Ordinary Players, Extraordinary Characters

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A soldier charges forward despite the bullet in his abdomen. A criminal robs a bank and loses the cops in a high-speed chase. In games we accept this as normal procedure-just standard game mechanics, nothing to see here-but then we start talking about whether it’s realistic or not and things get more complicated.

Here’s the normal answer to whether these mechanics are realistic: Bullshit. Couldn’t happen. No one is that powerful. We understand that there’s a dissonance between the behavior of game characters and real people, and dismiss it as a consequence of the medium the same way we accept an actor onstage pantomiming driving a car or riding a horse. Of course Niko Bellic can shoot up a strip mall, evade the police, and become anonymous again in minutes, we think, it’s a game. A normal person couldn’t run around being a criminal publicly without being caught, not in the real world, the same way you can’t get hit by grenade shrapnel and hide behind a wall until your wounds heal.

But when we say that, we forget one thing: In games, we don’t play as normal people, we play as extraordinary people.

Consider regenerating health, for instance. We take it as a given that soldiers couldn’t really carry on fighting with a bullet in their abdomen, and if someone says otherwise, we assume they’re either naive or an apologist fanboy. What we don’t think about is people like Daniel Inouye.

On April 21st, 1945 Lieutenant Daniel Inouye was lying face-down in the Tuscan dirt, crossfire from three German machine guns pinning his platoon to the ground. The enemy was dug into a ridge 40 yards away, firing from bunkers and rock formations. Inouye had already been hit once by a sniper, with the bullet entering his lower belly and exiting a quarter-inch from his spine.

With his men pinned down and vulnerable from the punishing fire, Inouye grabbed a bag of grenades and crawled within five yards of the first bunker. He lobbed in two frags and silenced the first machine gun. Then, alone and exposed, he pulled the pin on a third grenade and turned toward the next machine gun nest-but found himself staring into the barrel of a German rifle grenade. The shot went wide and hit Inouye in the elbow, the shrapnel ripping through flesh and tendons, almost completely severing his right arm.

While the German reloaded, Inouye looked for the dropped frag, shouting at his men to stay back. He found the live explosive still clutched in the nerveless fingers of his dangling right arm. In a fog of shock, Inouye pried the grenade from his own dead fingers and tossed it at the German offhand, taking out the second nest. Then, in a blind rage, he picked up his Thompson and charged the third machine gun, firing left-handed into the bunker with blood spurting from his right arm. A bullet kicked his leg out from under him and he rolled down the hill unconscious.

When Inouye awoke, he refused medical evacuation and propped himself against a tree. He stayed there for a full hour, directing his men until they secured the ridge.

Now, that’s a pretty unbelievable story-no doubt if you saw it play out in a game you’d chalk it up to rah-rah go-America FPS absurdity-but not only is it true, Daniel Inouye is alive and well and serving his ninth term in the U.S. Senate. The U.S. Army gave Inouye the Distinguished Service Cross for his actions at San Terenzo, and President Clinton upgraded it to the Medal of Honor in 2000, acknowledging that the U.S. Army had denied full recognition of Inouye’s actions because he was part of the Japanese-American 100th Battalion/442nd Regimental Combat Team. And he wasn’t alone; 19 other men from the 100th/442nd also had their medals upgraded, all for actions just as crazy as Inouye’s. This, along with eight Presidential Unit Citations, 32 Distinguished Service Crosses, 560 Silver Stars, 4,000 Bronze Stars, and 9,486 Purple Hearts, make the 100th Battalion/442nd RCT the most decorated unit in the history of the U.S. Army. Each of those medals represents an act we wouldn’t consider realistic, or even possible, under normal circumstances.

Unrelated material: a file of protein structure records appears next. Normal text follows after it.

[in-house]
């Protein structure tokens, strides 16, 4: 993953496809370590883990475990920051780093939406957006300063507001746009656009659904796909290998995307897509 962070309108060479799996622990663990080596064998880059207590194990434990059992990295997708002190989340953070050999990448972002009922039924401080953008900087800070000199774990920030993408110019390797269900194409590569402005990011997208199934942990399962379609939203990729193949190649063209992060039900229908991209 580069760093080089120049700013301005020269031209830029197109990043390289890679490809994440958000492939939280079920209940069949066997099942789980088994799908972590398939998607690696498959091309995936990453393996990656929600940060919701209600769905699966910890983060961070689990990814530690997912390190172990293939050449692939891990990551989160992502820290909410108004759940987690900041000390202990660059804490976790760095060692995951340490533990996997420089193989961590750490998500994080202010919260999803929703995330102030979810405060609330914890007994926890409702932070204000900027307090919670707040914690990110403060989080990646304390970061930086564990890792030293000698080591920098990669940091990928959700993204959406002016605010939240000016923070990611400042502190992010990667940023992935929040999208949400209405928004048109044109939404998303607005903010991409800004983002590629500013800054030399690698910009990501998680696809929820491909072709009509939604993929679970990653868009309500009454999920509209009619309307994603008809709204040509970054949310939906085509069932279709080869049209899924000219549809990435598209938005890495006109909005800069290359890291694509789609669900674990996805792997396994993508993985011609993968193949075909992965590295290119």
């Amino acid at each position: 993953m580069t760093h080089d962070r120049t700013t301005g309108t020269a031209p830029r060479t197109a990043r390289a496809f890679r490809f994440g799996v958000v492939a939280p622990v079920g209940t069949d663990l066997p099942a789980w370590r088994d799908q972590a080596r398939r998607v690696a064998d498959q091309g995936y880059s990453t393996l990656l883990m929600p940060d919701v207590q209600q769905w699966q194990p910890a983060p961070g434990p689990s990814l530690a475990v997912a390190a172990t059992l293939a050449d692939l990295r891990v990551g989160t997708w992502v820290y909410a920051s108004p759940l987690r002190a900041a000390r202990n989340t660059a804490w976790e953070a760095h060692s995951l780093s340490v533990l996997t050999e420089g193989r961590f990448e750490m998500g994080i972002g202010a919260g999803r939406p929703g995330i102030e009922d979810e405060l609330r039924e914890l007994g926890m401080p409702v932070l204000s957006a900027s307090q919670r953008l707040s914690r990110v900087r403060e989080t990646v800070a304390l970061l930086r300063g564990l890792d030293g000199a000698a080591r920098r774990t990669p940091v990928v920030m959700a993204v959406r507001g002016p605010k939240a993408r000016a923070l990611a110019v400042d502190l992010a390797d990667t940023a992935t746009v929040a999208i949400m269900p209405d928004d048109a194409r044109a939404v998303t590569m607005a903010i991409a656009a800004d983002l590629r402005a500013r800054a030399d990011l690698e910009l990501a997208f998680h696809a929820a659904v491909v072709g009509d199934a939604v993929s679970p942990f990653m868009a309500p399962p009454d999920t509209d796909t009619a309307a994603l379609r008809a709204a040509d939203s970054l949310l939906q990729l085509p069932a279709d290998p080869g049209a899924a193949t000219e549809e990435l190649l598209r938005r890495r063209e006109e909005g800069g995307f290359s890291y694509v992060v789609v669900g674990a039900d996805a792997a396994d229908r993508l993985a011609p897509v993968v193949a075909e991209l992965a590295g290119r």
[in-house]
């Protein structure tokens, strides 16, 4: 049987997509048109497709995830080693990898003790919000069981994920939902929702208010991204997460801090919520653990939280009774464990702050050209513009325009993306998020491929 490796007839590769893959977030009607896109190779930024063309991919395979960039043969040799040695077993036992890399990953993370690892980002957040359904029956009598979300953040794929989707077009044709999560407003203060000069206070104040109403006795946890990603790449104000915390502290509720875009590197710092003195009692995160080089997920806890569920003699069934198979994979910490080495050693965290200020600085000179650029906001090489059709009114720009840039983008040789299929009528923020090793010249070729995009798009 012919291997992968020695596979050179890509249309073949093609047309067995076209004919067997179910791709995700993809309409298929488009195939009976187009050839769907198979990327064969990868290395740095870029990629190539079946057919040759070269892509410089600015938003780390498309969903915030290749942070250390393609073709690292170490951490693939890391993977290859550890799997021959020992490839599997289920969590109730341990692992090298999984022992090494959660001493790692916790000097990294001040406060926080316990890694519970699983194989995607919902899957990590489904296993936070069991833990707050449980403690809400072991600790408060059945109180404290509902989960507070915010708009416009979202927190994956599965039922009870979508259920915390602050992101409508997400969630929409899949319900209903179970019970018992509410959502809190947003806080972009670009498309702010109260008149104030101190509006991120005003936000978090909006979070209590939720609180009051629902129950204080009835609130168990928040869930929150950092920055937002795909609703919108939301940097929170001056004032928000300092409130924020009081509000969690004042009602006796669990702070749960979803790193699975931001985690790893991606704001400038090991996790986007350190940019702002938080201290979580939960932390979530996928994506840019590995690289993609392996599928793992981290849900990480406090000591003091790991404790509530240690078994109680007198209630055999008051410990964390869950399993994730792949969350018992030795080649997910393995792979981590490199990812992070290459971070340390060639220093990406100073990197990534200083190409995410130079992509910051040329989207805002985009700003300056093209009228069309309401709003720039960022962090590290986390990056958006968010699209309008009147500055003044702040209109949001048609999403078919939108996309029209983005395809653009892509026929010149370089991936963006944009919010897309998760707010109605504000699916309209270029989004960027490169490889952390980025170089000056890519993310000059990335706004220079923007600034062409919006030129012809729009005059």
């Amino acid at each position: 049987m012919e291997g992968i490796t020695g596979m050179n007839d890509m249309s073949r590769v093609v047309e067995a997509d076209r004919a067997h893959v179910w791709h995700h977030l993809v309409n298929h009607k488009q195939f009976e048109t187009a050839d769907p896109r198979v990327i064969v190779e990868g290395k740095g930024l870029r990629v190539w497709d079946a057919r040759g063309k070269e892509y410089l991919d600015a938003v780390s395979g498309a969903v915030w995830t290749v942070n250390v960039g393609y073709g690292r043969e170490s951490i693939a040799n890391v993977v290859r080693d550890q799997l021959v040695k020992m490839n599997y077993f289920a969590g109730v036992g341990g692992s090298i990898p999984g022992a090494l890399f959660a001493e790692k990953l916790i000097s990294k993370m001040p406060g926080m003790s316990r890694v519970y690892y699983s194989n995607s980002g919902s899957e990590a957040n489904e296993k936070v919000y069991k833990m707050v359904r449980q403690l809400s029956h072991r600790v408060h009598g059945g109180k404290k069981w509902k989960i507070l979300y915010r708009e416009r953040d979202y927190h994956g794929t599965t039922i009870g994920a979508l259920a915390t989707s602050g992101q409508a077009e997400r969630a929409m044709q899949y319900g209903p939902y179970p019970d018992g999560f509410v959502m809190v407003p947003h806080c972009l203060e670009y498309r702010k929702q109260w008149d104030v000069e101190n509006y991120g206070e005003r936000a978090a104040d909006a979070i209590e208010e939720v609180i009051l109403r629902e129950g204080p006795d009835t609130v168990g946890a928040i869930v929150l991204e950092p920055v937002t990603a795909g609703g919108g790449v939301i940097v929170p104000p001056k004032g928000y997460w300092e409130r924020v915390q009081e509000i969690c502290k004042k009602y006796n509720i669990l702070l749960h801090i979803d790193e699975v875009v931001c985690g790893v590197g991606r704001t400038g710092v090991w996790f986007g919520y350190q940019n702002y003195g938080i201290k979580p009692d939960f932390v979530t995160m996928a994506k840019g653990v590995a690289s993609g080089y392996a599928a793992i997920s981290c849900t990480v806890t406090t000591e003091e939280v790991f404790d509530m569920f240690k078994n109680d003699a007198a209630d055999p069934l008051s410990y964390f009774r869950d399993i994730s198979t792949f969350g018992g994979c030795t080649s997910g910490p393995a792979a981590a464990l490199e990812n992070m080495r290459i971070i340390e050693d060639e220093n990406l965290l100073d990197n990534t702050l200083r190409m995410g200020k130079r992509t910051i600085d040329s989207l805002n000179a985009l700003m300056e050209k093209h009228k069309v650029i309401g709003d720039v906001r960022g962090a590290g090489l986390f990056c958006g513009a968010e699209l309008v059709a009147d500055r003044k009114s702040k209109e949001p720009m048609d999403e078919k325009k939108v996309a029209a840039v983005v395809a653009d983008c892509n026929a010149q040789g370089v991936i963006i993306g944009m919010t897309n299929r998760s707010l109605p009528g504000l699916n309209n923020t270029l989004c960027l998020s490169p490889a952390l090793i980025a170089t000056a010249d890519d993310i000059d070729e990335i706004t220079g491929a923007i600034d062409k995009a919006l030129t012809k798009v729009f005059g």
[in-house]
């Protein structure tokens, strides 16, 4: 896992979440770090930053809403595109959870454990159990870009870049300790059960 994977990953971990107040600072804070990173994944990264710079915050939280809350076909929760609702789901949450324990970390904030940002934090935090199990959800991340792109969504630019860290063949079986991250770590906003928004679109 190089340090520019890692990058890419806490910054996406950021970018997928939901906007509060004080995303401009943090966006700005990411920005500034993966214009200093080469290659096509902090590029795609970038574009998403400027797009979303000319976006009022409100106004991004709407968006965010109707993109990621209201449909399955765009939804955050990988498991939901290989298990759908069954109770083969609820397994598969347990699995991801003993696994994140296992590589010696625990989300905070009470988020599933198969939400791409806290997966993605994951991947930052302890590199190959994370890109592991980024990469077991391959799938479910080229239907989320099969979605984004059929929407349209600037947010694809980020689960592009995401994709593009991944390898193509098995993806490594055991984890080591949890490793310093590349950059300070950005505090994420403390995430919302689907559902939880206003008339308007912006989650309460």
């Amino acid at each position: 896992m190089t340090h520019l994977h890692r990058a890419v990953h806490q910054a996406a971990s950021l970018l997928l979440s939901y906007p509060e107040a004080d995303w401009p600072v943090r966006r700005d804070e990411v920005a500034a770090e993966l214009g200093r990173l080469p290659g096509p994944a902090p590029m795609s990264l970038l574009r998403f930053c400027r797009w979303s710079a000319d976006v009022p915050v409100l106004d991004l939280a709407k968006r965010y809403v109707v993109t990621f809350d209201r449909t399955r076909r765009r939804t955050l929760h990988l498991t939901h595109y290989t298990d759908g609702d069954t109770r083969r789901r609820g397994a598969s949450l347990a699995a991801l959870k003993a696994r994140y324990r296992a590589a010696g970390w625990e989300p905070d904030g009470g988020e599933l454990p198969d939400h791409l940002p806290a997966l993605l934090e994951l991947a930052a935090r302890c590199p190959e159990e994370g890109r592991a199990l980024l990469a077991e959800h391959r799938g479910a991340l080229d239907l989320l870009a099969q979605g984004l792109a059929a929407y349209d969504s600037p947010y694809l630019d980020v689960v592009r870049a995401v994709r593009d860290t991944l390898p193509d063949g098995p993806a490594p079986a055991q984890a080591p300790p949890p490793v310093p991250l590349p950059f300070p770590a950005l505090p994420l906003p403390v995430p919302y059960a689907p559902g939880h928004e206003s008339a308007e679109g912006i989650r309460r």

Though in some ways, it’s cheating to talk about military history in the context of extraordinary actions. It’s generally acknowledged that the men and women serving in militaries around the world regularly go above and beyond the limits of what people do in “everyday” life, or even the limits of what soldiers are expected to do. (Call of Duty, after all, comes from the idiom “above and beyond the call of duty,” meaning a soldier who has performed above what is normally expected.) The military is, in fact, a social construction that facilitates and encourages people to do amazing things like dive out of airplanes and rush machine gun nests. What about a game set here on the homefront?

Grand Theft Auto‘s relationship to reality is a touchy subject in many ways (it’s still the go-to title for anti-game mavens when they want to beat a dead horse) but generally the dissonance is just treated as a joke. Liberty City PD isn’t going to pick Niko up for leaving a finger print on a car door, for example, and they’ll conveniently forget his face the moment he checks into the hospital after gunning down helicopters in an urban center. Modern police methods don’t seem to exist in the GTA world, since anyone who acts like their protagonists would get caught inside a week.

Unless you’re the Whisky Robber, of course, and you’re pulling all your capers in post-communist Hungary. Back in the ’90s, modern police methods didn’t exist in Eastern Europe either-detectives sometimes worked in the dark, since the Interior Ministry couldn’t pay its electricity bills-and low police salaries ensured that Budapest cops fell into three categories: corrupt, incompetent, and underequipped. Most banks didn’t have closed-circuit camera systems and a lot of businesses dealt in cash, laying the groundwork for the most spectacular and bizarre spree of armed robberies in European history.